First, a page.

The jab will be important for Bradley, even if it’s just to measure Pacquiao for the right hand or keep him occupied while looking to secure a dominant angle. The same holds true for the check hook. If Manny charges forward recklessly, which is something he has been known to do in the face of defensive boxing, then that shot, a lead hook thrown almost simultaneously with an outside pivot, will be there for him again and again. Just like Mayweather did, Tim will be able to time Manny coming forward, and then slide out the back door.
Bradley suffered multiple foot injuries during both fights with Pacquiao, likely because of the way he was practically contorting himself to evade the Filipino’s attacks. Because it is difficult to react against someone with the hand and foot speed and unpredictable, stop-start rhythm of Pacquiao, I expect Atlas will want Bradley to streamline and be preemptive with his defensive movements. By anticipating his attacks and working to stay one step ahead of Manny, less movement is required and the chances are reduced of Bradley being injured again.
For Freddie Roach, the last thing he’ll want to see is Pacquiao aimlessly following Bradley around the ring. Controlled, calculated aggression is key. If Bradley is boxing off the back foot, working behind the jab and circling to his left, Pacquiao must intercept his movement by stepping forward and laterally to his right. The right hook, which went missing against Mayweather (injury or no injury), will be needed to keep Bradley boxed-in and stop him from pivoting out to Manny’s weaker side every chance he gets.
Bradley will no doubt be using his jab for various purposes, so it’s important that Manny has an answer for it. Roach will want Manny countering the jab, either with the lead hook over the top, or with a straight left down the middle. Contrary to what many will tell you, Pacquiao is actually at his best when countering the jab, which serves as a building block for everything else he does well (cutting angles, flowing into combinations, etc.). When he did this with full conviction against Mayweather in the middle of the ring—using upper-body movement and feints to draw out the jab before splitting it with his straight left and then angling out to his right—it worked.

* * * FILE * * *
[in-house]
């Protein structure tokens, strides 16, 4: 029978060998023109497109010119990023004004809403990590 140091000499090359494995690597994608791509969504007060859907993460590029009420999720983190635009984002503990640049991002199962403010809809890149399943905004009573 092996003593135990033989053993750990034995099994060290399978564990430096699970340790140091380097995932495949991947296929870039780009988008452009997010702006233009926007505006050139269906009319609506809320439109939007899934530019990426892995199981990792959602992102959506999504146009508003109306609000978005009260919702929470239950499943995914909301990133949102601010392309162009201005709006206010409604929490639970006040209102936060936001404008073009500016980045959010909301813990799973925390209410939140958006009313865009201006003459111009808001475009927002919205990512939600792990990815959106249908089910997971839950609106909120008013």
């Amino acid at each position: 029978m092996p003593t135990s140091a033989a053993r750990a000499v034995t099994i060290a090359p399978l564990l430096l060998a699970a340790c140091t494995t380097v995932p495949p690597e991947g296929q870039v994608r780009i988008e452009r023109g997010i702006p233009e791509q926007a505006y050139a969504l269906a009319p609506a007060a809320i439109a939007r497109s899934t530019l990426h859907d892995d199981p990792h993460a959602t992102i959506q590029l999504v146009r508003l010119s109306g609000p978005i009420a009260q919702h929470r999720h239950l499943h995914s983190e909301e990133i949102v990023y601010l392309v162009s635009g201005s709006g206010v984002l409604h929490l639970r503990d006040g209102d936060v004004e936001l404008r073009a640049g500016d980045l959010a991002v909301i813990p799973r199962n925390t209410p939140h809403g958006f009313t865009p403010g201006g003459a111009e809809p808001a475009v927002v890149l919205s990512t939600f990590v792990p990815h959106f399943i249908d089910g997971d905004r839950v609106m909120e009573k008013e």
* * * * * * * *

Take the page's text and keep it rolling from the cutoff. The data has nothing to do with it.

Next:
Tactically, Roach must have Pacquiao dialled in for this fight. The more recklessly aggressive Pacquiao is, the easier it will be for Bradley to control him. Stylistically, Mayweather was always going to be a tough outing for Pacquiao, regardless of the gameplan, but I can’t help thinking Roach put too much stock into forcing Mayweather to the ropes and outhustling him. Pacquiao just isn’t as effective or as dangerous when applying pressure.
As mentioned earlier, Pacquiao’s uppercut, set up by a lead hook, is possibly something to look out for. Bradley could wind up moving directly into a left uppercut should Manny be able to manufacture scenarios where Bradley is forced to bend forward or come in low from underneath.
Similar to the mechanics involved when throwing his straight left (weight transferred over the lead leg, head off-center), Pacquiao’s overhand left, arcing undetected from a blind angle, is one of his most deceptively brilliant weapons. Though he used it occasionally against Antonio Margarito, the last time I recall Pacquiao throwing it with a real sense of purpose was against Ricky Hatton. Maybe it will resurface against Bradley, who can be coaxed into exchanges and will often flail away without taking his head off-center.
Pacquiao is not the same force of nature he was seven years ago, of that there can be no argument. Further, Manny hasn’t fought in almost a year, and that can’t be a good thing for a 37 year-old coming off an injury-imposed layoff. That said, provided he’s not completely finished (I’d be surprised if he was), a slightly eroded Manny Pacquiao is still likely among the world’s best prizefighters. No, Pacquiao didn’t look great in his last outing, but then again, with few exceptions, who truly has against Floyd?
Bradley, meanwhile, apparently fighting with a new-found intelligence and discipline, seems rejuvenated since acquiring the services of Atlas. I do believe, however, that Bradley’s only opponent since changing trainers, Brandon Rios, was a shell of his former self and clearly inferior to the version Pacquiao easily outpointed three years ago. Nonetheless, Bradley remains a hard night’s work for any opponent, and I don’t expect that to change any time soon.
The fight has been met with scorn by the vast majority in the boxing community, and yet I find myself fascinated. At the very least, it should be a captivating tactical affair.
— Lee Wylie